My earliest memory was when I was 2. I know I was 2 years old because we lived in Traverse City, Michigan (which I actually thought was Travercity until I was about 26). My parents had a friend named Cindy who used to watch me. Looking back, I’m not sure why she would watch me, as my mom was a stay at home, other than maybe it was the year surrounding my younger sisters birth and perhaps my mom just needed a break, as I was an unruly child.

Cindy had a home up on a little hill surrounded by woods. At least, this is how it is in my memory. She had a dog, a blue and white china tea set, and a black bear skin that still had the head. I’m not entirely sure how many times she baby sat me, but I do remember little things. She would make me Campbell’s Chicken and Stars, Lil Smokies, and Spaghetti O’s. She would get jelly bracelets and freeze them, or boil them, although now I’m not sure what boiling them did. I would sit on the bear rug and hug the head and pretend he was real and was giving me a ride. I wished we could have a black bear skin rug at home.

joy-at-cindys-3We used to go to department stores and squeeze the plastic grapes. There was one that had a horse outside of it and on the way out, she would always let me ride it. One time we got a whole bunch of sand toys and went to the sand dunes. I remember being disappointed we weren’t at the beach. She taught me how to make sand trees but grabbing a hand full of wet sand and extending your pointer finger out and pointing it toward the ground and letting the sand run down your finger until it made a tree. And for some reason, this memory also ties into us being at a playground with a really big slide that she didn’t want me going on, but I did anyway.

Another time, we had a tea party with her little blue and white china tea set. She pulled it down from the cabinets and we sat down and had a little tape recording of the whole thing, which in my teen years, I accidentally taped over and have regretted ever since. She sang me all the songs she would sing me on a regular basis. This must have been one of our last visits. She sang, 5 Little Kittens in the bed, Kumbaya, some lullabies, some old classics… and on the other side of the tape was our tea party. I, of course, sounded incredibly darling and quite opinionated. We decided what was on all of the different plates. Imaginary cookies and cake piled high on the plates. I think orange juice was in the teapot instead of tea. At one point her dog came in and tipped over all of the tea and plates. And we shouted “Oh no!” in the way that only 2 year olds can that make you melt.

joy-at-cindys-4My most vivid memory, however, was the one where I think I must have disappointed her the most. She had laid me down for nap on the floor with my glow worm from the 80s. She must have laid down too as I woke up first. I went into the kitchen and I remember her dog being there. In my mind she was sitting on the kitchen chair, although now that doesn’t make much sense since it was an average sized dog. I am not sure what I did, but I believe I was taunting the dog in some way. Anyway, she barked at me. I was two, remember, and began to cry.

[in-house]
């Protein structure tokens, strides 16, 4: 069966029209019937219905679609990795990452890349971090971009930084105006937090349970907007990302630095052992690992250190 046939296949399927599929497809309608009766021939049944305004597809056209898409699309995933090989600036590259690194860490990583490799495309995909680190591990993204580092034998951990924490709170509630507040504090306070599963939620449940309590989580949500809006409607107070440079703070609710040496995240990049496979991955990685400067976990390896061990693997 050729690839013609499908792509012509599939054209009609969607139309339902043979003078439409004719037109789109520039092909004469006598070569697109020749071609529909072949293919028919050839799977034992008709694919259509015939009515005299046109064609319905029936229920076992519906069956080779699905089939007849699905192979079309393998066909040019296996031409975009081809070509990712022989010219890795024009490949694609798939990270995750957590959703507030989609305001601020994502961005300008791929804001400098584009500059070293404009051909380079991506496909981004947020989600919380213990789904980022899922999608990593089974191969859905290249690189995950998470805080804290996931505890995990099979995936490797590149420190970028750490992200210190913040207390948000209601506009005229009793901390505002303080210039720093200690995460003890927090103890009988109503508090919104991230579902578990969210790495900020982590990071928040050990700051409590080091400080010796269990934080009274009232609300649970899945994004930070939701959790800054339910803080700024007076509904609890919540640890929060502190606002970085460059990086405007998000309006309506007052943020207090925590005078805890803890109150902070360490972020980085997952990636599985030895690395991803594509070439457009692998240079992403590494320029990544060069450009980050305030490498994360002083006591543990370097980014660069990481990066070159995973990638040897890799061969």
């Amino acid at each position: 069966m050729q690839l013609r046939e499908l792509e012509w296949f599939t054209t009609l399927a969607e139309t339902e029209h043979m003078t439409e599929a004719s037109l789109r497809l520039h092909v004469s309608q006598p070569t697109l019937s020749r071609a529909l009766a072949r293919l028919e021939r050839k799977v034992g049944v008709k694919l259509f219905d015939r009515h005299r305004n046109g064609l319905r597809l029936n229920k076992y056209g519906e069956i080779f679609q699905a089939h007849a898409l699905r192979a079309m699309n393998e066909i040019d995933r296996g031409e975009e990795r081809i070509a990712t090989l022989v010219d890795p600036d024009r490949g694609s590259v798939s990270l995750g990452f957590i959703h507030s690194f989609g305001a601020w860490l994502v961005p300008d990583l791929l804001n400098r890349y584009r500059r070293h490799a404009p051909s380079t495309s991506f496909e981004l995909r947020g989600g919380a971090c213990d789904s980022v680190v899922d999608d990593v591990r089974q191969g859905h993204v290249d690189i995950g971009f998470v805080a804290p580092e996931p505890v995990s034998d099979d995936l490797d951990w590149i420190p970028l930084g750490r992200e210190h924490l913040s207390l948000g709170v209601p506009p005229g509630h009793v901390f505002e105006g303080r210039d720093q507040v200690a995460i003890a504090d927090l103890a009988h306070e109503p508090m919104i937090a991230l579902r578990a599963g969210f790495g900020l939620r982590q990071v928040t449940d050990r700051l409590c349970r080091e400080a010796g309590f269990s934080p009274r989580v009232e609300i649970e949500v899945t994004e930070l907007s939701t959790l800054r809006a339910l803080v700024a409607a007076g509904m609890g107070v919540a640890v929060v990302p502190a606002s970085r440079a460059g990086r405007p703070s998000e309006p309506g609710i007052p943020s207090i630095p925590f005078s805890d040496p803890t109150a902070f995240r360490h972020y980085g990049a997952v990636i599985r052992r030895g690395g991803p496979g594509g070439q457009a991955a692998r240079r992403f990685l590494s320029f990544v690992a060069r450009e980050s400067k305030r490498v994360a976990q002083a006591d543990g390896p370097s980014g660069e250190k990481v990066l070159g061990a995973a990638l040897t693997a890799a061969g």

I remember thinking, “This is stupid, all she did was bark at me!” But I couldn’t stop crying. She had scared me and I was too young to keep it together. Cindy came rushing in to the room and asked what had happened. I told her she bit me. Because that was a perfectly acceptable reason for me to cry. She asked me where and inspected my arm where I had pointed to for teeth marks. When she couldn’t find any she said that she didn’t think that it had happened that way because there were no marks and there was no way her dog would bite anyone.

At this point, I had to stick with my story, even if I lied! I had to keep it going. So I kept saying, “No! She did!” And I remember thinking she must have known I was lying and was so disappointed in me for lying about her dog.

The last memory I have of her, wasn’t really of her. It was when my mom came and picked me up one time. I seem to remember it being the last time I saw her. My mom had a doctor Barbie in the car that had a cast for her arm. I think it was to keep me happy over the fact that I wouldn’t see her again. We moved away to Bessemer, PA. A small town near Youngstown, OH, about 45 min north of Pittsburgh where my dad got a job as a pastor at a local church.

It’s funny how I remember so many little things from when Cindy watched me, and yet, I remember literally NOTHING of our lives in Traverse City. I don’t remember the house, or my mom and dad, my brother or sister or friends. I only remember Cindy and little things about our time spent together. I also have just realized this.


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